"I really just wanted to experiment," says Bryan, 24, who, when he's not crafting eerily compelling nightscapes, works for his dad's cabinet-repair company. "It was an amazing, thrilling experience."
More than 50 films were entered in the competition, ranging from a personal plea to be taken seriously as a filmmaker to yarns about time travel and the vagaries of childhood memories. While many of the entries drew praise, each of the contest judges, evaluating the films separately, was impressed with Bryan's work, ranking it no lower than second.
"Spooky atmospherics, awesome art direction, evocative cinematography — the all-around high production value packed into 2 minutes kind of blew me away," said director Matt Porterfield, whose most recent film, "Putty Hill," has been earning critical and audience praise in Los Angeles and New York.
Maryland Film Festival founder Jed Dietz called it "quite mysterious without trying too hard; simple and sophisticated."
Chimed in director John Waters, who knows a few things about bucking the Hollywood mainstream, "Voyeurism and the nullification of other humans — ah, there's a good concept!"
Films entered in the contest, the results of which were announced Sunday afternoon in the Tent Village at the Maryland Film Festival, had to run between 11/2 and 21/2 minutes. Beyond that, form, content and subject matter were up to the individual filmmaker's imagination.
The inspiration for David Partin's "Crosswalk," which earned a second-place nod from the judges, came while he was waiting for the traffic to ease one afternoon. The result was a puckishly creative animated short about a traffic sign that fails to heed its own advice.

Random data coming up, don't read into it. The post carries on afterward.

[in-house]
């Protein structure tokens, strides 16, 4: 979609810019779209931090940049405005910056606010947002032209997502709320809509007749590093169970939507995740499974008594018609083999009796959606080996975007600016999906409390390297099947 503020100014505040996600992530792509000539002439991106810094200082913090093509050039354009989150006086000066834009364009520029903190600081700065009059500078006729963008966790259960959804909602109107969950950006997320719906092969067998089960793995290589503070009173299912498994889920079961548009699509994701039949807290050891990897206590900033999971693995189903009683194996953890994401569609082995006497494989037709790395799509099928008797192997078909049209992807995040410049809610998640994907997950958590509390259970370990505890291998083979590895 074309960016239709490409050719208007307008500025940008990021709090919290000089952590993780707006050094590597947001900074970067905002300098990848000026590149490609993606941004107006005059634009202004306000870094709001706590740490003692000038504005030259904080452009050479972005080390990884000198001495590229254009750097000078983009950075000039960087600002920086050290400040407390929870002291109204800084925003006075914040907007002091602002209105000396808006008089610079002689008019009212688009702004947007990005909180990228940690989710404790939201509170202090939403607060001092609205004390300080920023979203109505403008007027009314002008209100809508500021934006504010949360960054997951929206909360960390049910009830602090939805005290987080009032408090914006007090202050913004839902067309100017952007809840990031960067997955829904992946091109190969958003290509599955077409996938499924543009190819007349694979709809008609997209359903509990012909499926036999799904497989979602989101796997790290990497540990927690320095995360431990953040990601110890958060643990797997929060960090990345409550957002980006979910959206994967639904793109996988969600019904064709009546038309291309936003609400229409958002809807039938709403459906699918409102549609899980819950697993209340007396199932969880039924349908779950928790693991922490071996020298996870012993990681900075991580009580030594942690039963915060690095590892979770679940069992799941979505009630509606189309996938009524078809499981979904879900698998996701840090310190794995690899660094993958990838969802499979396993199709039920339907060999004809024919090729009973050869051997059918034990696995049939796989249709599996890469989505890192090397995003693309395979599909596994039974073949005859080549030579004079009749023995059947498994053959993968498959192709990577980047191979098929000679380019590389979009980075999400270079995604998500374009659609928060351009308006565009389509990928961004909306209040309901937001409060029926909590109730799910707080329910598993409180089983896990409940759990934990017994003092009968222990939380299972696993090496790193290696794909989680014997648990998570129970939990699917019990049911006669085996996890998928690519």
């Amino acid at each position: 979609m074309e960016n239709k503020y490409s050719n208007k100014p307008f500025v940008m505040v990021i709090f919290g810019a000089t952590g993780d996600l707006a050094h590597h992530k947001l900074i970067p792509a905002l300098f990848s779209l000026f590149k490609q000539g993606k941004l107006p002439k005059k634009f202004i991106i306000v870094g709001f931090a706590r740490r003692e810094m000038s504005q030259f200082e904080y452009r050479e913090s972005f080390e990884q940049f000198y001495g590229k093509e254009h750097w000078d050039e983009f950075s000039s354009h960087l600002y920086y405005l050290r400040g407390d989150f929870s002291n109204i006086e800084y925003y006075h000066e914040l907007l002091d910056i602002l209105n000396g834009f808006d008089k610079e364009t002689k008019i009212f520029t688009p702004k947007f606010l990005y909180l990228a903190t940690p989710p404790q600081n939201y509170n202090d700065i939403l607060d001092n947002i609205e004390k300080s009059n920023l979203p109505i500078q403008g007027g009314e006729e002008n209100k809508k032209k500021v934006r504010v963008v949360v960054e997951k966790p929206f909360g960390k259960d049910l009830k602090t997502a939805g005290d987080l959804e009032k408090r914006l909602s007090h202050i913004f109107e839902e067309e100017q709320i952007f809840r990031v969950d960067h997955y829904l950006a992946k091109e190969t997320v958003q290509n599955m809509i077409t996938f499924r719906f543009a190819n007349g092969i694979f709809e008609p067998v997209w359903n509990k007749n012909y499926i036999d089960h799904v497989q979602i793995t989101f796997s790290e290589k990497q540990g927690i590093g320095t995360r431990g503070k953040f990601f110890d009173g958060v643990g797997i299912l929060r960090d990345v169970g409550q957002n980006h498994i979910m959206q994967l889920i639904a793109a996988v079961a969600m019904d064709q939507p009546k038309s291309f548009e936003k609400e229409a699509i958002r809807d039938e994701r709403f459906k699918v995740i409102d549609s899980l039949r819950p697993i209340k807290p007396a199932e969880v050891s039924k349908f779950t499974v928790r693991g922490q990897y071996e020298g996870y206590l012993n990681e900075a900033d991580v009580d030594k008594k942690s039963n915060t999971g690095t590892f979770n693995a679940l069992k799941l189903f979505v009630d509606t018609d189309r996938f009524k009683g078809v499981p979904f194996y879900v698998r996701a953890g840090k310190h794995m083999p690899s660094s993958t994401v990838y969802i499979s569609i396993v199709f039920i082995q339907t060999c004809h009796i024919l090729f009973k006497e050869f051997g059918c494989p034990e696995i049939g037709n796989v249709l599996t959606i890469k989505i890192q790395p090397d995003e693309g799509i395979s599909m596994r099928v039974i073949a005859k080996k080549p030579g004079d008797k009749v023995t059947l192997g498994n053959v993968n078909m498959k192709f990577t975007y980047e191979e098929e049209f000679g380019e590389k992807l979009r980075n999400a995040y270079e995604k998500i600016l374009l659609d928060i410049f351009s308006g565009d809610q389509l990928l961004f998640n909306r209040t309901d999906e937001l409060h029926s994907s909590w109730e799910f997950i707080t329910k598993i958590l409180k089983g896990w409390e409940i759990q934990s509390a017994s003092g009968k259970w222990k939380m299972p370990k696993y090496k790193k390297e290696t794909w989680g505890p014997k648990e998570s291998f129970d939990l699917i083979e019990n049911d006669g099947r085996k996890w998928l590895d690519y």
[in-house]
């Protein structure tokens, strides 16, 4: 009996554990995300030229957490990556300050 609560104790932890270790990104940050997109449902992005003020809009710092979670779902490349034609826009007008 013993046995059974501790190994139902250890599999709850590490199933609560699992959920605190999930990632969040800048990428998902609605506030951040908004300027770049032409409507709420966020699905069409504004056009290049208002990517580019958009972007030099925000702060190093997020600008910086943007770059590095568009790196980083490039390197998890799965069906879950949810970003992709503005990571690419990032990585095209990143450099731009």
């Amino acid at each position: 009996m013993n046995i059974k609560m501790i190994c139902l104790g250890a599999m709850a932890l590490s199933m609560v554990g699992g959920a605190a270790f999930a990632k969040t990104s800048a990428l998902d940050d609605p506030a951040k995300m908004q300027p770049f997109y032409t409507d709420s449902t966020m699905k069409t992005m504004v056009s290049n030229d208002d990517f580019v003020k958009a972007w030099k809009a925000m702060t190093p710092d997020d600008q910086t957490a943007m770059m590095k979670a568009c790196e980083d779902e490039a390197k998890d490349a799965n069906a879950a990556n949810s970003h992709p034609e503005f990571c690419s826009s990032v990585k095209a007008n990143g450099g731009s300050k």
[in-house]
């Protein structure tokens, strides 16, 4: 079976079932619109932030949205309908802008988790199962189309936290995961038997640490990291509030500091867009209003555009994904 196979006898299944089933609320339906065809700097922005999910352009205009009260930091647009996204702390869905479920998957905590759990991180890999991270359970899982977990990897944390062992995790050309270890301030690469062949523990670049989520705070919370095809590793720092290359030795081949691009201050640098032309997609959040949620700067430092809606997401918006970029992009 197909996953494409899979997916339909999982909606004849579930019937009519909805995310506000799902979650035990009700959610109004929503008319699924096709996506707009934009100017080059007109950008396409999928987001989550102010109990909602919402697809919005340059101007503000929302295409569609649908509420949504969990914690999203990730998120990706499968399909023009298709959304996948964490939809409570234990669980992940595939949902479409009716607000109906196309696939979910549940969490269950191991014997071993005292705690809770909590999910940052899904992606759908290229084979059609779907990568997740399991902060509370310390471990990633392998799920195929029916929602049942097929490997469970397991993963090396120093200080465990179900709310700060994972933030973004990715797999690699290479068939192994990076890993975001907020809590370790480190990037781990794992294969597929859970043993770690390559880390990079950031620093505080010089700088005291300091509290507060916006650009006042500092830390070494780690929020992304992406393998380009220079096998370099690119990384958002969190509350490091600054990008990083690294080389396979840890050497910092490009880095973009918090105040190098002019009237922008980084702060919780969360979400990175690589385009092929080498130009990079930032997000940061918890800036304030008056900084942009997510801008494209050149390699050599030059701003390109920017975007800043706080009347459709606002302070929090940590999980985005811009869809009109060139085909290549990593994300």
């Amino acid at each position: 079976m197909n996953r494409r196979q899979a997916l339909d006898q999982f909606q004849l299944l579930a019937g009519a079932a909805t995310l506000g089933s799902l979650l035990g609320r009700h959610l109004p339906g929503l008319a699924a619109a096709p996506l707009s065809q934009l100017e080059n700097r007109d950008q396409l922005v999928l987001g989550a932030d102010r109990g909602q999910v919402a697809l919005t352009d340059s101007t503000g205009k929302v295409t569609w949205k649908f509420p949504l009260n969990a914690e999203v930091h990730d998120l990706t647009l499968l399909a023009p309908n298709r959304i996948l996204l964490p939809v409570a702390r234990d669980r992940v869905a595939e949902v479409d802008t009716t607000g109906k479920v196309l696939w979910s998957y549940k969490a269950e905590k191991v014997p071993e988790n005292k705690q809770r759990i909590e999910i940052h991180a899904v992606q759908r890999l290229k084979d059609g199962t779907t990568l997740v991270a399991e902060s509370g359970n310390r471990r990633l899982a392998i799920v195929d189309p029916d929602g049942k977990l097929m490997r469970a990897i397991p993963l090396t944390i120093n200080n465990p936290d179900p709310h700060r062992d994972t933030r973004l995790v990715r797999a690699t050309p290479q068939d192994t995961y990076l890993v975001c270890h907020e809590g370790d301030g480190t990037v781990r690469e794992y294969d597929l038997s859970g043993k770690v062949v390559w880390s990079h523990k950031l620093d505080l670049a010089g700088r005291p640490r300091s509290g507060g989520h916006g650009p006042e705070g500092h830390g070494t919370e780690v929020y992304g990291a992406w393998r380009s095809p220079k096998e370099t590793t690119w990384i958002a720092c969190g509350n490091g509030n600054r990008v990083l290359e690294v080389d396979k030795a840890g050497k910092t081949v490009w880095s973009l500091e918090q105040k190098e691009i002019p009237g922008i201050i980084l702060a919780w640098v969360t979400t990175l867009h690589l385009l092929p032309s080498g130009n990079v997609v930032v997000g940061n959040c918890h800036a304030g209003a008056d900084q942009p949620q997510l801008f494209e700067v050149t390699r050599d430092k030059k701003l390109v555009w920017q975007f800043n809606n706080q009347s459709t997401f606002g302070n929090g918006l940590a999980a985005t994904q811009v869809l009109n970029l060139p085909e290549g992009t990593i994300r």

"My inspiration was standing on a street corner and staring at the crosswalk sign — and wondering what this crosswalk person would do if he would come to life," said Partin, a 23-year-old graduate of Stevenson University, where he majored in film, video and theater. "But I took a sadistic approach."
Given that, it's no surprise that Waters appreciated Partin's work. "Finally, a funny public-service announcement that actually works," he said. "Hire THIS director to rebrand the city for the Office of Tourism."
Agreed Dietz, "It was simple, charming, and nicely mixed film techniques."
Partin, who grew up in Perry Hall and now lives in Owings Mills, works for Bonnemaison, a digital production company in Mount Washington. He says he spent one day shooting the film and a month animating it. "The contest," he said, "made me interested in finishing it."
Third-place winner Joe Hancuff, 31, came up with a gritty, propulsive piece of cinematic freneticism for "Mine," the story of two men in some dystopian landscape running toward or from … something.
The film, combining both computer innovations and conventional filming techniques for a look that seems like a cross between "The Twilight Zone" and "Run, Lola, Run," allowed him "to experiment with new ways of combining light and dark exposures in a single frame," Hancuff said. "It gives it that gritty look — and ironically brings out the worst in people's complexions, which I wanted."
Dietz highly praised both the look and spirit of the film, calling it "just plain fun. I even liked the outtakes during the end titles."
Originally from Salt Lake City, now living in Columbia, Hancuff is a former Marine who took up filmmaking only two years ago. He works for an information technology company in Arbutus. But he's also doing all the technical jobs on another director's feature film, while pioneering wedding videos that "use proper scoring and proper editing to tell a story, and make it more of a movie and less of a documentary."
In addition to the juried prizes, a viewers' choice award was also handed out Sunday, based on votes cast by visitors to baltimoresun.com. That award was given to third-place winner Hancuff for "Mine."